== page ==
The film shows a more confident player. And with his profile as an athlete, there's no way I'm not betting on his traits when paired with the context of his early struggles at Ohio State.
DL Milton Williams, Louisiana Tech
Final Ranking: No. 38 overall
The Skinny: I can't lie... this is a three-year projection grade, much like my evaluation of Miami DL Gregory Rousseau. Expecting Williams to enter into a defensive line rotation and command a role that you'd expect with where I have him ranked is probably unrealistic, but he is oozing with potential as a penetration defender. Williams' athletic profile has some good company according to Mockdraftable.com, too. His top three athletic comparisons based on his size and athletic testing?
- Aaron Donald (Uh, yeah)
- Taven Bryan (Former first-round pick)
- Geno Atkins (75.5 career sacks)
Williams is a bit of a tweener and he doesn't have great length on his frame, but he played a lot of gap control and read-react reps up front for Louisiana Tech. That's not a great use of an athletic skill set that logged just one test below the 90th percentile at his Pro Day this spring.
- 10-Yard Split: 93rd percentile
- 20-Yard Split: 94 percentile
- 40-Yard Dash: 99th percentile
- Vertical Jump: 99th percentile
- Broad Jump: 99th percentile
- 3-cone Drill: 99th percentile
- 20-Yard Shuttle: 93rd percentile
- Bench Press: 87 percentile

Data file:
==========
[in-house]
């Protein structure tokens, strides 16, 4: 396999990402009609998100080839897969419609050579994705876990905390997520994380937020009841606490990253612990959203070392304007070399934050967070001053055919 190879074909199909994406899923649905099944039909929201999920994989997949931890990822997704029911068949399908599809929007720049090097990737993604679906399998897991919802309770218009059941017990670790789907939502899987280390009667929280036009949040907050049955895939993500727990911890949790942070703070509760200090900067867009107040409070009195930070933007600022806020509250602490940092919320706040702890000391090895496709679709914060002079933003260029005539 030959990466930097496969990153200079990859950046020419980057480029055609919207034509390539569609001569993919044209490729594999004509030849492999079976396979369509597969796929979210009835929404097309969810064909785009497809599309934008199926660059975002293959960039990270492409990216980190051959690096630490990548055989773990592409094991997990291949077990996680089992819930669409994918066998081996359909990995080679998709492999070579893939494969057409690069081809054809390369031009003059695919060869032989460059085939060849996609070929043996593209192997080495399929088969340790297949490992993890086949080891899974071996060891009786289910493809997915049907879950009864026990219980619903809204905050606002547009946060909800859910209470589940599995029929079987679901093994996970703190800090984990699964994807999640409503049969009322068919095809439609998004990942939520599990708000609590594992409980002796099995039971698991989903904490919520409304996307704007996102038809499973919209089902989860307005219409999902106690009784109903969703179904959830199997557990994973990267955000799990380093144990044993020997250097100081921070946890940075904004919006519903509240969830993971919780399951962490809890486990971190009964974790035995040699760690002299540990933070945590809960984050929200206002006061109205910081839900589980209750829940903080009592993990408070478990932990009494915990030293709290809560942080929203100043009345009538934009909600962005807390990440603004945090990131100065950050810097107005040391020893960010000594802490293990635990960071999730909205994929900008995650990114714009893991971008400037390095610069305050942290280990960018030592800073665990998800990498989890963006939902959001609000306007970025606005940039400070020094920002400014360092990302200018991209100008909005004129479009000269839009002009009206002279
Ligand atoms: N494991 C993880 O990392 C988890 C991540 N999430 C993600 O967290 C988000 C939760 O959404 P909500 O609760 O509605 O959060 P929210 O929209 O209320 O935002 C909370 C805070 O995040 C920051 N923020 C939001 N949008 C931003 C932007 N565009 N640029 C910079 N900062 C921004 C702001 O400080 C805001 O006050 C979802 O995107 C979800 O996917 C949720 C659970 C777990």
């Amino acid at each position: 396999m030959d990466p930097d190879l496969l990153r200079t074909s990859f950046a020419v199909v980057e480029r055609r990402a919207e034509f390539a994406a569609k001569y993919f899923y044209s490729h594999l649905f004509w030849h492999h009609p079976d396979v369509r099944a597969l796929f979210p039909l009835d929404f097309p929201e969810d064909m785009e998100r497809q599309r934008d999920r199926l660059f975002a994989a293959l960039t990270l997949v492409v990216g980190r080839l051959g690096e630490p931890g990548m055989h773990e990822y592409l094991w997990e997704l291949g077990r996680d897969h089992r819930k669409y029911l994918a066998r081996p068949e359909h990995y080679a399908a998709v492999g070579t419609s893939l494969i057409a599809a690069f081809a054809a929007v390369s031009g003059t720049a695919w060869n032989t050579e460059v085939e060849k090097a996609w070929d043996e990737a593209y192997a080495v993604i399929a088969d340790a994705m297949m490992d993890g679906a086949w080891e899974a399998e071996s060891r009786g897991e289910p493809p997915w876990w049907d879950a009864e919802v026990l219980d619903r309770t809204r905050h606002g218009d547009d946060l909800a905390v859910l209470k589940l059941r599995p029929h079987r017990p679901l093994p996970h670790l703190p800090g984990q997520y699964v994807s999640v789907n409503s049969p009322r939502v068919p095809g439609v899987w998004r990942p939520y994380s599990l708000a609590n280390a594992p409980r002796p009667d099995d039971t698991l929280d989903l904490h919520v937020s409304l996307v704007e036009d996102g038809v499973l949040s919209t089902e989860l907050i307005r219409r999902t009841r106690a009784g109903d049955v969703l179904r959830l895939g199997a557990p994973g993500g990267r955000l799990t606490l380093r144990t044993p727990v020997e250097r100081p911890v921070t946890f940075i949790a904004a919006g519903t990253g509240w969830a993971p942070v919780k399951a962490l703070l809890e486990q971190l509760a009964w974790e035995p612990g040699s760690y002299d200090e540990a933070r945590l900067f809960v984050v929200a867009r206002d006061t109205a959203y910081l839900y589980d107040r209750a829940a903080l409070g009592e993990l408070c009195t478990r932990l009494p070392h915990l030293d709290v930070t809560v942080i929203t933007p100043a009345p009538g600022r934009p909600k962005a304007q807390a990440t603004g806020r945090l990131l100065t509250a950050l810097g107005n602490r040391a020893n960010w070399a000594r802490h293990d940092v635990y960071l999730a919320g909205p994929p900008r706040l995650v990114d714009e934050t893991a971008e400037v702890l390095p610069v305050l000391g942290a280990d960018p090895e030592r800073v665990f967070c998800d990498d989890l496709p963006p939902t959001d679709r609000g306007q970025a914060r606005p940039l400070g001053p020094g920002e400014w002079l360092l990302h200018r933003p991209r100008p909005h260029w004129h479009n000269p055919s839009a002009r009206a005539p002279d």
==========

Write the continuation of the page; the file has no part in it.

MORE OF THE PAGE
Call me crazy, but I'll bet on this skill set every single year. There's big-time potential in Williams' game and I'm hoping he lands somewhere that can coach it out of him.
WR Amari Rodgers, Clemson
Final Ranking: No. 46 overall
The Skinny: Rodgers isn't built like very many wide receivers across the NFL. He's 5-foot-10 and 212 pounds. Built more like a running back, Rodgers makes plays with the ball in his hands like a running back, too. His ability in the Clemson offense to create yardage in the shallow areas and put defenders in a bind in space should have no problem transferring to the NFL—his short-area receiving skills can serve as an extension of the running game for some teams. He's a hard-nosed player who is fearless and showed plenty of mental toughness in 2019 by playing the season (13 games) just six months after tearing his ACL at spring practice. The spacing of the passing game these days plus Rodgers' versatility has me feeling confident he'll translate to the pros.